- STARTING EARLY MEANS MORE TIME TO EXPLORE & ASK FOR HELP: Your initial research might be on assignment points you’ve identified through the library, references your teacher may have given you, school textbooks, and/or general internet search engines. If you start this early, you could discover that you don’t actually understand important concepts and that perhaps you need to speak to your teacher to get further clarity.

- CREATE A SAFETY NET: Starting your assignment immediately will give you a safety net in case you get sick, or something unexpected happens. You should always have a schedule that allows for the unexpected.

If your school subscribes to www.studyskillshandbook.com.au you can learn more about how students can achieve their personal best at school by working through the units on the site. Check if your school subscribes here. This tip is also emailed to the main contact teachers for the subscribing schools to www.studyskillshandbook.com.au to use in their school newsletters.

NOTE: The CONTENT on this blog is NOT TO BE COPIED, reproduced or shared in any form.

The only exception to this are the SUBSCRIBING SCHOOLS to www.studyskillshandbook.com.au who have permission to use these tips in their school newsletters, forward to students and parents or post on school noticeboards.

Dr Prue Salter
Enhanced Learning Educational Services
The study skills specialist!
Study Skills Resources: www.enhanced-learning.net


STUDY SKILLS TIP #75 – MAKING GREAT STUDY NOTES

by psalter on April 1, 2016

With the end of term approaching it is time to think about study notes. But why now? Well many students wait until just before examination time to even consider their study notes then there is no time to learn them and no time to practise the skills of the subject. If you will have tests later in the year, then a smart thing to do is to get all of the Term 1 study notes up to date during the holidays.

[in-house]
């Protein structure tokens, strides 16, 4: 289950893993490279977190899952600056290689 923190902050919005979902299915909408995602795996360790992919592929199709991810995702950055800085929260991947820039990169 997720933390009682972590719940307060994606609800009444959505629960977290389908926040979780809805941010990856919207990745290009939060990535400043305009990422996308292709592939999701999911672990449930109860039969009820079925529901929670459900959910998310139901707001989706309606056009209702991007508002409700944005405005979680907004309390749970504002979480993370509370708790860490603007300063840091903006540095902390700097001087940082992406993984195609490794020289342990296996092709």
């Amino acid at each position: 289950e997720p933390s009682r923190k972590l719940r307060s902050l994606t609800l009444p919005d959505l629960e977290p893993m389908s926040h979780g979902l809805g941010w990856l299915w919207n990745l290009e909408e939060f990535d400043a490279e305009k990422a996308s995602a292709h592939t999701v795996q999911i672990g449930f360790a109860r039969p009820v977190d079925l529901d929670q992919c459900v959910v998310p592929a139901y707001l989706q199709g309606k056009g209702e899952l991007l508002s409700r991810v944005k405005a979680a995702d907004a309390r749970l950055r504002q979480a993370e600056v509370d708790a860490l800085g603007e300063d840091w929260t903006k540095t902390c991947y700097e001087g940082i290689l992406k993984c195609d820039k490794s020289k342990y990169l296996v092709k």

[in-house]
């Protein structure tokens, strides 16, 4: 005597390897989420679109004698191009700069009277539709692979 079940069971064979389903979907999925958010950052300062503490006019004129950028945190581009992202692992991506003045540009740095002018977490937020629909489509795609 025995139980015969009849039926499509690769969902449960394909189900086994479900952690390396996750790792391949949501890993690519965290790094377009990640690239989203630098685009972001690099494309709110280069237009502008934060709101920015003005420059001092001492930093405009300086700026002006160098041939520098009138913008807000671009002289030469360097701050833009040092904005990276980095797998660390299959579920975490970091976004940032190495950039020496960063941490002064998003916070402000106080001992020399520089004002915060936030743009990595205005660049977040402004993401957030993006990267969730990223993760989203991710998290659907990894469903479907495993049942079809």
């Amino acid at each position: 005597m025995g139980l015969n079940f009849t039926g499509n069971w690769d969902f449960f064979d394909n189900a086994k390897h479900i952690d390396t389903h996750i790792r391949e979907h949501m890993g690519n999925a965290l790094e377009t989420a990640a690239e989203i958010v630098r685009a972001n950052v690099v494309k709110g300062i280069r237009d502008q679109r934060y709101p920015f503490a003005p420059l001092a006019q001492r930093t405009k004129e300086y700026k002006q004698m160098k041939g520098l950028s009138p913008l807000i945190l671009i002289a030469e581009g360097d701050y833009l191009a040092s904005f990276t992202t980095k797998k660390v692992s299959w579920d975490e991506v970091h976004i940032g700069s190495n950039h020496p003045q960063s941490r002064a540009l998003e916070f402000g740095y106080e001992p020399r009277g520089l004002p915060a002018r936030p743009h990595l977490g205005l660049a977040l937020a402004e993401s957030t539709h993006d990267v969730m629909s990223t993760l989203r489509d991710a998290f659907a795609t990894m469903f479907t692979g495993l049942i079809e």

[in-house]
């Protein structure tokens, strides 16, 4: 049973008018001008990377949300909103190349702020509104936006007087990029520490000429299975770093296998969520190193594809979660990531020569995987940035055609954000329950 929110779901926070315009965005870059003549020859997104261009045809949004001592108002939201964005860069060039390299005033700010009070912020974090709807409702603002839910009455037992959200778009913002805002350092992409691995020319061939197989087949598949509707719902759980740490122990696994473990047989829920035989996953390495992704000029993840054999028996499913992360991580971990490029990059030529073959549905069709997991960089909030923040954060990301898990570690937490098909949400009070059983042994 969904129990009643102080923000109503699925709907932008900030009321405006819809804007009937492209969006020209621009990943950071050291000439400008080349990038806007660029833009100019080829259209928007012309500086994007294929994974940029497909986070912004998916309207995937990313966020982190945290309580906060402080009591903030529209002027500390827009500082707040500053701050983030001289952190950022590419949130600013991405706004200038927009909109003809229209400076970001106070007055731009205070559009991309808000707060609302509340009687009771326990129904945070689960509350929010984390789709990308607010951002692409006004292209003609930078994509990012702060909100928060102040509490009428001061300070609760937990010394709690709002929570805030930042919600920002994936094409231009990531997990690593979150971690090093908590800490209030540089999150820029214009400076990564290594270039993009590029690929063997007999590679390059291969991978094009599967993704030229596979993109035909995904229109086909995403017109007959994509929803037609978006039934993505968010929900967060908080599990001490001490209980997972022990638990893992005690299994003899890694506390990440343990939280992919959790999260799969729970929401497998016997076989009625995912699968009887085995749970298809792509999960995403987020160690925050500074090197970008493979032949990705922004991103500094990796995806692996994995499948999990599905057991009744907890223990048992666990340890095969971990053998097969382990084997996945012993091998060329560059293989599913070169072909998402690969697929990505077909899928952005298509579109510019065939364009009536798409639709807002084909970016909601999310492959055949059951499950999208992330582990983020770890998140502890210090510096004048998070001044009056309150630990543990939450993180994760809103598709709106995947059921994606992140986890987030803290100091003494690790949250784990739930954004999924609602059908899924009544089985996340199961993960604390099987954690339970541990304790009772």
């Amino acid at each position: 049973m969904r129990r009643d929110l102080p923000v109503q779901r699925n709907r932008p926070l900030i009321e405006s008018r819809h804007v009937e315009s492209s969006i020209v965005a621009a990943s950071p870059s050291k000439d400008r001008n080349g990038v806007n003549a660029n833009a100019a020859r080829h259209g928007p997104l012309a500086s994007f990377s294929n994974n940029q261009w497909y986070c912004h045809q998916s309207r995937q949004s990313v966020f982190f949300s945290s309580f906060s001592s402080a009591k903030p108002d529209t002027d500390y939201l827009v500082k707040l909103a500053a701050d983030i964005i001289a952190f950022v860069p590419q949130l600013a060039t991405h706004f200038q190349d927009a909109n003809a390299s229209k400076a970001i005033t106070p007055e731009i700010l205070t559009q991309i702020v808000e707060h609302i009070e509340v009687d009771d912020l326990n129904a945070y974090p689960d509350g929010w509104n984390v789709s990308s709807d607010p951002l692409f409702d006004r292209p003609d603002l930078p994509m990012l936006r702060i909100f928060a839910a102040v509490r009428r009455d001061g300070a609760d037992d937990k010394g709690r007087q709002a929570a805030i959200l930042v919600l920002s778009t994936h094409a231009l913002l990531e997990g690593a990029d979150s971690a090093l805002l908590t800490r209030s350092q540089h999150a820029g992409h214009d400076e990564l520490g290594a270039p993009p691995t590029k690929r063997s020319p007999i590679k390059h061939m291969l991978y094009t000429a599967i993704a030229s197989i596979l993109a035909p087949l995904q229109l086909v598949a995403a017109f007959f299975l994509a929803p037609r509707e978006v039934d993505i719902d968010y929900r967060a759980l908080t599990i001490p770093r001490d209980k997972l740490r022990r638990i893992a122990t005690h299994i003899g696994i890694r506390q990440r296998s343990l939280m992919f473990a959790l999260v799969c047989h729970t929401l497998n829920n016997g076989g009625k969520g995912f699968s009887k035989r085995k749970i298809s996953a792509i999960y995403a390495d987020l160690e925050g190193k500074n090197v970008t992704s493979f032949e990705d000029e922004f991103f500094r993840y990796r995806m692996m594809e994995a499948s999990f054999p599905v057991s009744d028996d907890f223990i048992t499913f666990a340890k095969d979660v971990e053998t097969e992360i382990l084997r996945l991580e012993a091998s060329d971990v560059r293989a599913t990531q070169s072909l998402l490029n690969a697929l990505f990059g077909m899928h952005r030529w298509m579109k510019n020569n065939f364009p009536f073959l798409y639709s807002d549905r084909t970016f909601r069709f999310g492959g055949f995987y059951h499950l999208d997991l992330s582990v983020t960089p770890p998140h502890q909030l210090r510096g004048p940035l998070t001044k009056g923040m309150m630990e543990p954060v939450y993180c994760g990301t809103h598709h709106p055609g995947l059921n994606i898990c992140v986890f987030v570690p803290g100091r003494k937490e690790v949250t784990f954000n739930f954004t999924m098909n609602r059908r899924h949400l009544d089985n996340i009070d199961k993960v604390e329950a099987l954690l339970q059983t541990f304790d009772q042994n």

Can you imagine coming back Term 2, you haven’t done your study notes for Term 1 and you get slammed with new work – it becomes impossible to catch up! So make a smart decision and ensure you have all of your Term 1 study notes complete by the end of the term.

Top 5 tips to improve notes:

  1. POINTS: Avoid long sentences and focus on key points.
  2. TABLES: Use tables wherever possible to create structure.
  3. KEY WORDS: Pull out keys words (as shown in this list).
  4. HIGHliGHT: Make sure the key content stands out (but don’t go crazy with colour).
  5. FEEDBACK: Show notes to teachers, parents and friends so they can suggest ways to improve them.

If your school subscribes to www.studyskillshandbook.com.au you can learn more about how students can achieve their personal best at school by working through the units on the site. Check if your school subscribes here. This tip is also emailed to the main contact teachers for the subscribing schools to www.studyskillshandbook.com.au to use in their school newsletters.

NOTE: The CONTENT on this blog is NOT TO BE COPIED, reproduced or shared in any form.

The only exception to this are the SUBSCRIBING SCHOOLS to www.studyskillshandbook.com.au who have permission to use these tips in their school newsletters, forward to students and parents or post on school noticeboards.

Dr Prue Salter
Enhanced Learning Educational Services